I later came back with more red for the embroidered label, which I whipped in the middle, overlapping a bit, just to be artistic. The back of this quilt is almost as darling as the front. Remember that unlike bed or wall quilts, the back on a lap quilt won’t be hidden. The morals to the story are to “Make it Attractive and Remarkable, maybe even Gushworthy” and “Two Wrongs Can Indeed be Righted.”

Hearts for the Sweet cc2323

This new valentine quilt just published this week is simple. It includes directions and lots of photos this time as well as diagrams for inserting a ruffle or a regular binding. After all, we do love our little boys, too–this could be quite masculine in primary colors with vehicles or spiders or something….ick, maybe not spiders with hearts, but you get the idea. The ruffle has lace on the edge, making it extra special, but it’s really fast to make with a binding instead– without having to tediously gather the ruffle. Another idea is to buy wide ruffled lace instead of a ruffle.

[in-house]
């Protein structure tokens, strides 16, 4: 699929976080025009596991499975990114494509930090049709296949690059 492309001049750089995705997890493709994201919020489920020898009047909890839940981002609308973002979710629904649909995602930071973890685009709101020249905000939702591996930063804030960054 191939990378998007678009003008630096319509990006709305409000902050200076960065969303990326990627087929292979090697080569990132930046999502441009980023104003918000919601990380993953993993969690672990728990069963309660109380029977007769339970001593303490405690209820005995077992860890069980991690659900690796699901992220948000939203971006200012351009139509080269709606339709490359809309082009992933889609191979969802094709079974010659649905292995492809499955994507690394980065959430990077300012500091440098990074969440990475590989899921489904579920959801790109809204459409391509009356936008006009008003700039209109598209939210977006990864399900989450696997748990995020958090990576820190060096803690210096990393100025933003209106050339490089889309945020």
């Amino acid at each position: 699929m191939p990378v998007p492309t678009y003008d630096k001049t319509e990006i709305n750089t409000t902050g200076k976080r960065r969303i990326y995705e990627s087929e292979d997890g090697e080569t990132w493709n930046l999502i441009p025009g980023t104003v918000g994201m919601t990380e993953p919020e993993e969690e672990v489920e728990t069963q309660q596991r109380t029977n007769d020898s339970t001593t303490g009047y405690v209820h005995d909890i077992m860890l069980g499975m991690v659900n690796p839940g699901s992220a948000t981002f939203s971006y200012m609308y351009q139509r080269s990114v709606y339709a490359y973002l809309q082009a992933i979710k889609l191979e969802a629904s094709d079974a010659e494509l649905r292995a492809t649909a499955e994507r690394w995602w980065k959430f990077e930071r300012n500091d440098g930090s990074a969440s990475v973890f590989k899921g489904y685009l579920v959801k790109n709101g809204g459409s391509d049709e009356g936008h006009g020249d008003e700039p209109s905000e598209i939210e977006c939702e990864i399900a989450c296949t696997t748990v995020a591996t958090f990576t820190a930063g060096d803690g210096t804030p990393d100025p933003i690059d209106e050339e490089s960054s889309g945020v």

If you have plenty of time in the next week, you could attempt this “Check Out My Purple Heart,” but it’d also be great for Father’s Day with its sophisticated spin on mulberry with yellow to tone down the “pink.” It’s also a large 54″ square, a great size for a man (or woman–hey, try it in pinks ,roses or lilac!)

Check Out my Purple Heart cc2309

The wall hanging below will take considerably MORE time and may not be ready until Christmas or someone’s birthday, but it was so much fun to make from scraps. Those are little paper-pieced log cabin blocks, which are easier when sewing small blocks. However, the pattern could easily be enlarged by simply enlarging the blocks and could be sewn traditionally if you prefer. (I’d like to make it queen-sized for my bed, with a rosy burgundy heart.)

Love in a Little Log Cabin cc2108

On the other hand, you may be pressed for time. I get it! You can still create a marvelous little valentine for your sweetheart, friends or family in just a few hours. This 12″ Platter Pad is both useful and decorative. You can even replace the top-sewn lace with double-folded bias tape if lace is inappropriate–super-quick finish–you don’t have to satin-stitch the edge!